Patrick Byrne, the CEO of e-commerce company Overstock, has long been a proponent of blockchain and cryptocurrency, and he’s putting his money where his mouth is. A bevy of blockchain-supported projects has investors looking twice at Overstock’s growth potential, following its more than 200 percent jump in value during the last half of 2017. This growth has largely come on the back of announcements regarding the company’s plans – and they are big plans, indeed.
Overstock’s transition from e-commerce to cryptocurrency and blockchain has been years in the making. In 2014, the company became the first major U.S. retailer to accept Bitcoin. Overstock became the first publicly traded company to trade more than 126,000 shares using blockchain technology over the internet starting in 2016. Not only did Overstock facilitate its trades over the blockchain, but it also accepts digital currency as payment. They started with accepting Bitcoin, and in August, the company announced it would also begin accepting more than 40 other kinds of cryptocurrency with the support of Swiss crypto-processing company ShapeShift. The company also retained half of all Bitcoins transacted on Overstock as investments.
These projects proved promising for Overstock, which has seen a steady increase in its stock price – growing from $24.60 per share on September 1 to $75.80 per share, at its peak, on Dec. 18 – through the last quarter of the year, largely on the back of news about its blockchain and crypto-based projects.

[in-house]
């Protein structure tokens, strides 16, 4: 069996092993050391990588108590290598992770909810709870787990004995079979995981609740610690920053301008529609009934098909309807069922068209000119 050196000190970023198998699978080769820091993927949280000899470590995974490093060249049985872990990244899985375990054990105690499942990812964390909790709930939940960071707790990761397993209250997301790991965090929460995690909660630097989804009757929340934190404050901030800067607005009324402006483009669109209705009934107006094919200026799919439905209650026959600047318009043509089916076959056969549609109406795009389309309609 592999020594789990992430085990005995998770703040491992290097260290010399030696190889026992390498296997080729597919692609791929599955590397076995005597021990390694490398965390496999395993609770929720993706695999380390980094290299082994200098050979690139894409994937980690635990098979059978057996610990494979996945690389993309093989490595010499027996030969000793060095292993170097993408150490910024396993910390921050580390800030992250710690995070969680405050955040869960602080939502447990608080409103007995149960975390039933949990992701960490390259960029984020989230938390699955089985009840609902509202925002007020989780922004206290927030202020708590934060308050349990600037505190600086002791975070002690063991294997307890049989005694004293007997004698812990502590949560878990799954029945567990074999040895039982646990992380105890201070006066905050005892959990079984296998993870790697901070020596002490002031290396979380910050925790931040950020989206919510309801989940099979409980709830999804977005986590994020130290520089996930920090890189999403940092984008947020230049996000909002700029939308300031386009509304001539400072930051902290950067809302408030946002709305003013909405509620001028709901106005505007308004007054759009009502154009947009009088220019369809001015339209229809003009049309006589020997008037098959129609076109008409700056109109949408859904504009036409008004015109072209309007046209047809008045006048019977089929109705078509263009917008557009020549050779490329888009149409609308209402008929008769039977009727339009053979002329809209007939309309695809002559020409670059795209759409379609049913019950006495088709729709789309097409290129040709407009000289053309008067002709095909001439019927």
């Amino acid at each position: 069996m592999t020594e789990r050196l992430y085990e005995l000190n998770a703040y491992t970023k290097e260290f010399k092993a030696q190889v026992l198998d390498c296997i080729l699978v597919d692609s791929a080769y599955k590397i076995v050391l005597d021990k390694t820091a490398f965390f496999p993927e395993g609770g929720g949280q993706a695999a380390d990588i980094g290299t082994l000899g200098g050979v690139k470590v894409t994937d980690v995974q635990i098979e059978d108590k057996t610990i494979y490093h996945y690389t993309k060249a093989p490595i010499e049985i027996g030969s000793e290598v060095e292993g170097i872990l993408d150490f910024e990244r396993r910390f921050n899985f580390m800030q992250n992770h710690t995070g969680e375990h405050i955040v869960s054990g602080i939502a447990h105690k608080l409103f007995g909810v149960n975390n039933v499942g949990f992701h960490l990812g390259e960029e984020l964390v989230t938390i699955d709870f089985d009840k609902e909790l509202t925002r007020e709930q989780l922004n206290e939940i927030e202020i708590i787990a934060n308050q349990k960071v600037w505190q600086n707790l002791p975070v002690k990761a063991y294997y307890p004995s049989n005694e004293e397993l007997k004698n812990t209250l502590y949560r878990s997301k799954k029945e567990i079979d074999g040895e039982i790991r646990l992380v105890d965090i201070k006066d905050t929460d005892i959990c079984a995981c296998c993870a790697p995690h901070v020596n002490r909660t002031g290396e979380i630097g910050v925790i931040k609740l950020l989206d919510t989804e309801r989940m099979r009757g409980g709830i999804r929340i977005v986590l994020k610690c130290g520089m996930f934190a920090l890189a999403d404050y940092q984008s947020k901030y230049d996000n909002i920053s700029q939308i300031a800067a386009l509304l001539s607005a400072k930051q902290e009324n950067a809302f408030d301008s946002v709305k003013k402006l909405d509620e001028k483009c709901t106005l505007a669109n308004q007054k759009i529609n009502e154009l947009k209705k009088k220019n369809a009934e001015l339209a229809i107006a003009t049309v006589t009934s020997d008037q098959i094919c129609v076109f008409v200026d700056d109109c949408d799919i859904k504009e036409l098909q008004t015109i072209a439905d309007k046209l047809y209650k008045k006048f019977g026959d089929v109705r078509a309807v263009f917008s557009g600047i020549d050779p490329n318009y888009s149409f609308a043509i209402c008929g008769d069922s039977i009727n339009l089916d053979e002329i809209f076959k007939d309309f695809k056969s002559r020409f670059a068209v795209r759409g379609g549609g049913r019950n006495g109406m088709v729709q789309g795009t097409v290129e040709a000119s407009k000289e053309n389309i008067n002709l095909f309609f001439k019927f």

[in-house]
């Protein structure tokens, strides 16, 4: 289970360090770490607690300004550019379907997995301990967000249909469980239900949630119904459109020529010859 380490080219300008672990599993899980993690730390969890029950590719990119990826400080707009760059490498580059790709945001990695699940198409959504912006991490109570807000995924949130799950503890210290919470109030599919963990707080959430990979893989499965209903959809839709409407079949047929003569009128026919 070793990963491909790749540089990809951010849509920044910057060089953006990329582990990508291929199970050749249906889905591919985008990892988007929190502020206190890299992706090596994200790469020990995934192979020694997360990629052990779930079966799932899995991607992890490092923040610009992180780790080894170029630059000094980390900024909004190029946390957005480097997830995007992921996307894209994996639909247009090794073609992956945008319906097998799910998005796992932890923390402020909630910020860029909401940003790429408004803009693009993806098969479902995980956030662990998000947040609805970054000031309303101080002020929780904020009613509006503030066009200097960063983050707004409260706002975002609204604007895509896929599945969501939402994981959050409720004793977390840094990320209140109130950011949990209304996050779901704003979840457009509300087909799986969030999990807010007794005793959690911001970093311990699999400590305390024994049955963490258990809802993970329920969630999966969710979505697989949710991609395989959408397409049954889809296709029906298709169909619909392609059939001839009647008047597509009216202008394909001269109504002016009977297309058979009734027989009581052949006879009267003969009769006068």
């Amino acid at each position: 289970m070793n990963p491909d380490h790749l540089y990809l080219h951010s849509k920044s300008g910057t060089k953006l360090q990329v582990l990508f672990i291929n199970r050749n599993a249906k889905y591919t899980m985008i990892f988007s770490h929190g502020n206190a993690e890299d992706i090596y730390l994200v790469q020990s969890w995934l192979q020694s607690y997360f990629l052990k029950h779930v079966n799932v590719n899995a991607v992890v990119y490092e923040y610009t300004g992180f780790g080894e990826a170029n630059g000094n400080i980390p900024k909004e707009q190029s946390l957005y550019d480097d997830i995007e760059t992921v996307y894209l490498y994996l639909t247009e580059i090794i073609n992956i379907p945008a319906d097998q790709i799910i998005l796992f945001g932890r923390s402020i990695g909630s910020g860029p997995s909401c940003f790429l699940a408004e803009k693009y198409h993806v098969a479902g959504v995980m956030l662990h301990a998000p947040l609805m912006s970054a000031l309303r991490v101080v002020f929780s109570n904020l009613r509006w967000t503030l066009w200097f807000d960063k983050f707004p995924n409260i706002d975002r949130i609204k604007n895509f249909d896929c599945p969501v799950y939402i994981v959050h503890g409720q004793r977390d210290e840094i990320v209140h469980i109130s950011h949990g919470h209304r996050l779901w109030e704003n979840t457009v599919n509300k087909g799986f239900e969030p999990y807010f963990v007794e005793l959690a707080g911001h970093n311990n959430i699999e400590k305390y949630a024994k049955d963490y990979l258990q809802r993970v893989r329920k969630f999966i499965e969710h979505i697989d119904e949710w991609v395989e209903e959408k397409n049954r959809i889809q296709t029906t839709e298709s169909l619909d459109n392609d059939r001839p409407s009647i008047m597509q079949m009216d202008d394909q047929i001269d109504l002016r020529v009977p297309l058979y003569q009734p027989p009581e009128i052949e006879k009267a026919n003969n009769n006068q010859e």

And as it turns out, this was just the beginning. Byrne is reportedly considering selling Overstock’s e-commerce division to solely focus on the company’s blockchain endeavors. The most recent, an initial coin offering (ICO) for subsidiary tZero, sets the foundation for a new type of digital securities exchange, the first of its kind regulated by the U.S. Securities and Exchange Commission (SEC).
What is tZero?
The platform, tZero is the first fully licensed, blockchain-based alternative trading system. The company serves as a type of securities exchange known as a “dark pool,” which directly connects buyers and sellers without the intermediary of a broker. This stands in contrast with the way conventional securities trading operates on Wall Street.
As a “modular, adaptable platform,” tZero will bring participants together in real-time to trade coins on a blockchain-based exchange. After three years of work, tZero emerged as the only licensed platform for trading digital securities, fully compliant with SEC regulations and the Financial Industry Regulatory Authority’s (FINRA) guidelines. Such a platform became a necessity after ICOs raised more than $2.27 billion in 2017, a 2,170 percent increase from 2016. The platform is intended to serve as a trusted place to buy and sell, which is in high demand since the SEC warned investors of fraudulent or disingenuous ICOs.